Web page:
As organisations are increasingly connected, cyber security issues have steadily increased. Small businesses often feel like cyber attackers have bigger fish to fry but this is increasingly untrue.

Use this cyber security survival guide to keep yourself protected.

Hackers prey on the knowledge that small businesses often have lower defence due to a lack of financial and human resources. Especially for hackers interested in customer data and other intellectual property, small businesses are even more attractive because their data is incredibly niche. We would like to ensure that you understand the risks and how you can mitigate these.

Know what to expect

Most times when companies get cyber attacked, they don’t know what is happening and have no plan in place. The first step is to understand exactly what kinds of cyber attacks can happen and the possible implications should you have a breach.


“In the digital world, these (cyber) breaches result in not only significant financial damage but reputational as well. If the breach is significant enough,  your company risks not being able to recover at all from such an attack,” said Nathan Desfontaines, Managing Director at CyberSec.

A data breach or a loss of customer information can be expensive to rectify‚ result in a business losing customers‚ and sully a company’s reputation for years to come.

Focus on the people

More often than not, your employees are your businesses greatest threat. Though often unintentionally, when employees do not practice vigilance and care you may find yourself in trouble.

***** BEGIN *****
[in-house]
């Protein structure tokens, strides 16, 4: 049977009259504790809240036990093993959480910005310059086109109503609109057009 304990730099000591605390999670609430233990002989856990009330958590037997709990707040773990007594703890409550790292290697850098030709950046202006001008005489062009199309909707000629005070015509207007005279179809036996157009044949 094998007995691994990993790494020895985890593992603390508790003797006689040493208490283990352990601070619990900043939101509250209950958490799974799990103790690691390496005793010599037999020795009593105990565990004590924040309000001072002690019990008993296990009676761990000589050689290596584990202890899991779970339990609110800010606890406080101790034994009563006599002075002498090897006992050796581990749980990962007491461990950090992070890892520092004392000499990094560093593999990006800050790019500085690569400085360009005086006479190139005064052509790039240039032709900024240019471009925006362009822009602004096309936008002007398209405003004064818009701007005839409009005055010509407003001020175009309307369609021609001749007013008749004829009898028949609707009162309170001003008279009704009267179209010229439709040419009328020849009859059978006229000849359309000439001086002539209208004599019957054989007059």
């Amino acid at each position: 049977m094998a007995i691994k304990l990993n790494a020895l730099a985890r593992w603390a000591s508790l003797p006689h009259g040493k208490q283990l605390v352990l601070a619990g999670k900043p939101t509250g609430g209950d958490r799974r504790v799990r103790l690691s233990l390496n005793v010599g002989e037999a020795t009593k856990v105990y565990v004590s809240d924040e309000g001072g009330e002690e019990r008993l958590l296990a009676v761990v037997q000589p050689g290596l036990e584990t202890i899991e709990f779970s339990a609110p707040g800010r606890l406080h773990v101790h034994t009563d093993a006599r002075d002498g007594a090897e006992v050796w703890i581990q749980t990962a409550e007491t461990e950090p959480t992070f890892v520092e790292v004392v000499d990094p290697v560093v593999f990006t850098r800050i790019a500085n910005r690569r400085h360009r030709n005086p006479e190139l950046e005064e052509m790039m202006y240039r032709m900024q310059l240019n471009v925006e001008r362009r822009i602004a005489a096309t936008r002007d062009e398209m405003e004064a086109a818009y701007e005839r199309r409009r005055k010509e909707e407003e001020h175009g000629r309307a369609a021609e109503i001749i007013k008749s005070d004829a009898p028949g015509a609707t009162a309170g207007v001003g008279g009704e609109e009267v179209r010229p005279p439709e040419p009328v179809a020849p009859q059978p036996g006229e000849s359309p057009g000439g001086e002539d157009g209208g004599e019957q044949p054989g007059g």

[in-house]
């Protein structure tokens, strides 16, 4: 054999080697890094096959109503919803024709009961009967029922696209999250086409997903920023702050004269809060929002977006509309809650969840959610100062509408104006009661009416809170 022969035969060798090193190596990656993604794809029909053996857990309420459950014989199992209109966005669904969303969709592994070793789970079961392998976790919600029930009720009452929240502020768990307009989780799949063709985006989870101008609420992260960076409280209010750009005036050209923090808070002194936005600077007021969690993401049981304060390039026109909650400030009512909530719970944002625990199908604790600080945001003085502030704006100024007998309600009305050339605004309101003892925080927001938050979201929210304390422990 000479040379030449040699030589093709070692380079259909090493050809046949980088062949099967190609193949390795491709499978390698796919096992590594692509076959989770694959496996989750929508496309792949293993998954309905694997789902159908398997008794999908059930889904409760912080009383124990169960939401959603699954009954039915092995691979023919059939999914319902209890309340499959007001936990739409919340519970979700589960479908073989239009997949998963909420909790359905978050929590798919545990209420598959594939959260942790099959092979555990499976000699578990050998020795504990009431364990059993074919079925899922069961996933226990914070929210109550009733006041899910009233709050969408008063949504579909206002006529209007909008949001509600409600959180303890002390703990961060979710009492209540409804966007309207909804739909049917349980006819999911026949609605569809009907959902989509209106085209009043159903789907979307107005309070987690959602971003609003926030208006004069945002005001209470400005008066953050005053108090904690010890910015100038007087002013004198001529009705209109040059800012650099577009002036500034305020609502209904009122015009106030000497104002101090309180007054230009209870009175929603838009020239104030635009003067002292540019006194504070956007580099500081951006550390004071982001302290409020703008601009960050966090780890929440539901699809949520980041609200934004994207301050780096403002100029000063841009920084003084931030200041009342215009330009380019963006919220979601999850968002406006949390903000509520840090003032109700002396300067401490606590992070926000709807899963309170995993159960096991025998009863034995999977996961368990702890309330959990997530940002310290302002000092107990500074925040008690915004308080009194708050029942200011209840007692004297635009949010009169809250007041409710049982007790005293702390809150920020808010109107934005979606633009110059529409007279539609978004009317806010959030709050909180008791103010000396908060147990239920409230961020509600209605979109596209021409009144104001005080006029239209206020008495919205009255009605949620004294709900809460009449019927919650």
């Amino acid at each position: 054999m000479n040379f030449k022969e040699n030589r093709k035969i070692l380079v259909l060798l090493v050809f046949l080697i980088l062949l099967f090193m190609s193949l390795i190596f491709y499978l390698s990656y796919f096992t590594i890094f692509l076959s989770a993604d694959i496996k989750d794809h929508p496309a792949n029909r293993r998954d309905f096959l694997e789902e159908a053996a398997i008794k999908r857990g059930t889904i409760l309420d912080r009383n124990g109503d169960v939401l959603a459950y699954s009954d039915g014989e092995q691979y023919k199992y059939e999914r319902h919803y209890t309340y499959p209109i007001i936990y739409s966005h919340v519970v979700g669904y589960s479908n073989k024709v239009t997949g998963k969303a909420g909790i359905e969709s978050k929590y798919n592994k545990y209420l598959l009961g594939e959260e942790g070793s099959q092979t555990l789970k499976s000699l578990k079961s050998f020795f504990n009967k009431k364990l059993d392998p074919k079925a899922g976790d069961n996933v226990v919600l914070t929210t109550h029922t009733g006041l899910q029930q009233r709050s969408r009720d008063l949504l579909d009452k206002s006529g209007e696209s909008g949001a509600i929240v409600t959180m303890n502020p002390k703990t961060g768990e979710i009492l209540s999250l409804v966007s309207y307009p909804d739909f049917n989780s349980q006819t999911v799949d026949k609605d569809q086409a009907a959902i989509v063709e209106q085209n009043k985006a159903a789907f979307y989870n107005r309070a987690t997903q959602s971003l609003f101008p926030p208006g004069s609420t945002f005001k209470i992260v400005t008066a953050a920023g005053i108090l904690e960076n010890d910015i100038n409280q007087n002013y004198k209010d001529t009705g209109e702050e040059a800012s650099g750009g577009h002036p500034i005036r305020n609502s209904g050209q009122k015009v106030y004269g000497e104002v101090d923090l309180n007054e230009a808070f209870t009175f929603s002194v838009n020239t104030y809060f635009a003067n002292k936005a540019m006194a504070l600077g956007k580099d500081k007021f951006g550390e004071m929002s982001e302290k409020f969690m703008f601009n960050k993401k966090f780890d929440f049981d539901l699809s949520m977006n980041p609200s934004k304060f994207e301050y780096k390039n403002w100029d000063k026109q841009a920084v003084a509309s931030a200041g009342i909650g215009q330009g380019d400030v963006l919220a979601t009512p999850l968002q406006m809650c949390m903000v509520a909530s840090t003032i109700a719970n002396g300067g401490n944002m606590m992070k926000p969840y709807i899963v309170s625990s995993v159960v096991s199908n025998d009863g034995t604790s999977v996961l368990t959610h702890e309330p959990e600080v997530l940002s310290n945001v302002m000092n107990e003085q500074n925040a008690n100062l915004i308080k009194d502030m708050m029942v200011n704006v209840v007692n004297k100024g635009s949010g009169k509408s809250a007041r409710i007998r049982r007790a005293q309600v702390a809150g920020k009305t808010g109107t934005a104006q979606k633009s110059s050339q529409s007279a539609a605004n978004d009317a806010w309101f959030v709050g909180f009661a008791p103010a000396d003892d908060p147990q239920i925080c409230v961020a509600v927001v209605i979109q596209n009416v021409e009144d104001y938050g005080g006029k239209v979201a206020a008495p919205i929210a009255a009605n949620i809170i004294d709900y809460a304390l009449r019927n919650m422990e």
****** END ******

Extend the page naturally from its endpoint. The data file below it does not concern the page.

The first port of call is to start by restricting access. The fewer people who can access sensitive business data, the smaller the likelihood of it being stolen. This means ensuring that staff only have access to databases that are necessary for executing their jobs. Employees should be trained in the basics of digital security, starting with which actions could be risky and setting the boundaries for the preferred non-negotiable company actions. The most important step your business can take is as easy as password strength.

Hackers often get into networks and programs by username and password combinations, so the strengthening of company passwords can mitigate risk. For example you can set password strength parameters, as well as validity timeframes this ensures that passwords are changed regularly so as to mitigate potential risk.

Migrate to the cloud

For many people, the cloud is still a foreign concept but it is a lot safer than a physical server. While the added safety of the cloud does come with feeling like you are losing some control, the benefits such as stronger surveillance, frequent auditing and controlled access far outweigh this perceived notion.

Plan for the worst

If a cyber- attack does happen, the most important thing will be how well you have prepared. Make sure to have a clear, formal disaster recovery plan that has been shared and explained to your staff. This must clearly detail who is responsible, when and for what, as well as what the primary areas of concern are. From a reputational perspective, a clear plan for what to communicate to stakeholders and consumers, when to communicate and where to communicate is critical to plan for any reputational damage that may occur.

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